A growing number of British students do not graduate from school with adequate or basic skills to join the workforce, a survey of bosses has found.
The survey of some of the country’s biggest businesses found three in four bosses believe graduate skills are poor.The poll, of firms including HSBC, Santander, KPMG and Procter & Gamble, found widespread concern over the quality of potential recruits.
Researchers found that thousands of young people arrive at interviews without the “vital employability skills” required by employers such as having a suitable grasp of English, being punctual and having a general “can do” attitude.
In a recent article published on line by www.targetjobs.co.uk they suggested that students should be looking to develop a range of skills that will put them “one step ahead” in the fiercely competetitive job market.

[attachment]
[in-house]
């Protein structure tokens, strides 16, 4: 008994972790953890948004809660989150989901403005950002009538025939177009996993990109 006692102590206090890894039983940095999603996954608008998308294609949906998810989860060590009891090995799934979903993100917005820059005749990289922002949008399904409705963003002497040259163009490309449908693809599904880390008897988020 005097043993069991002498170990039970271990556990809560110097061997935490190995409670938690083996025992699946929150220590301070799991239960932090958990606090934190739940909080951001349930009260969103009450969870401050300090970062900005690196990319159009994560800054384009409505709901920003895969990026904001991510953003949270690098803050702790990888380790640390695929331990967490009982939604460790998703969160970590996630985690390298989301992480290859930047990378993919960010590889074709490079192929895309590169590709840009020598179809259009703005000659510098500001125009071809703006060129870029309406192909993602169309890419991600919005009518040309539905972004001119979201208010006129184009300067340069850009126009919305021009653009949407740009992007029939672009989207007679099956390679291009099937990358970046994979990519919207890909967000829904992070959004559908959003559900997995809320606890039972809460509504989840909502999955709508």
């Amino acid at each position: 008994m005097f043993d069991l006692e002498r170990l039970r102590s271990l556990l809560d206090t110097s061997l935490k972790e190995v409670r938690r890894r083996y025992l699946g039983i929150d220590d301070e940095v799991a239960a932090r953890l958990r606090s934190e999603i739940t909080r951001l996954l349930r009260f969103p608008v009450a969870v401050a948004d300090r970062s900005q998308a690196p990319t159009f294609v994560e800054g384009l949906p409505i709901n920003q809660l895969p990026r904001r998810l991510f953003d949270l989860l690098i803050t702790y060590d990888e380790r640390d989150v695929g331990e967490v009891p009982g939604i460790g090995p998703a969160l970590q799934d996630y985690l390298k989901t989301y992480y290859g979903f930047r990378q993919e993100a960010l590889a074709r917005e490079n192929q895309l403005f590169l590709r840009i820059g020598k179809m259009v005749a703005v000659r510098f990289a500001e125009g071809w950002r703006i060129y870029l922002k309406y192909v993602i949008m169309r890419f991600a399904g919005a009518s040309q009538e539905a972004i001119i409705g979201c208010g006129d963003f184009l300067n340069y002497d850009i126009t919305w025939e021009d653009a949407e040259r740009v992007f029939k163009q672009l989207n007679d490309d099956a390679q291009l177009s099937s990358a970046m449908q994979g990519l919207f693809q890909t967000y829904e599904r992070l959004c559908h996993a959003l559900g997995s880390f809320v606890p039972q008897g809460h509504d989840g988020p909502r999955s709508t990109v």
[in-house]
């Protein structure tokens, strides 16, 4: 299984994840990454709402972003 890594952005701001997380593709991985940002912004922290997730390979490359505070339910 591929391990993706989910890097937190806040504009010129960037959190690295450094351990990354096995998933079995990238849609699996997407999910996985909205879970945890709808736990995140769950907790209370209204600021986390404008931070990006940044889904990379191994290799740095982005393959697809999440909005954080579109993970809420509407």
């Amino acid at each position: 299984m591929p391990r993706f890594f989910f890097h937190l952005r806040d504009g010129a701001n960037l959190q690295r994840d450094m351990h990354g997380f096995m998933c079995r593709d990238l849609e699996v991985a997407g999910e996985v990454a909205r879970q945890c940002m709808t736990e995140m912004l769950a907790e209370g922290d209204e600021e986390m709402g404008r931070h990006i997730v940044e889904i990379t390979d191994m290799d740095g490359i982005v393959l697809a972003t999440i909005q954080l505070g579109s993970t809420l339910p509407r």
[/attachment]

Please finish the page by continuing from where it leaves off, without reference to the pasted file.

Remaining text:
I know from personal involvement that many universities are trying to address the “employability issue” and many careers advisers in conjunction with academic colleagues have developed extensive career management modules which, in some cases have been integrated into academic programmes and are formally assessed.
It is also fair to say that some students do not see the value of such modules and see them as an imposition on their time when they could be studying their chosen academic subject. This is occasionally exacerbated by some academic tutors who do not see it as their job to prepare students for the “world or work”……indeed one once commented to me “I came into academic life to teach my subject, not spend time trying to find jobs for students”
Fortunately, most academics support the employability programmes and this can only be a positive contribution to preparing students for transition to the next phase of their career development.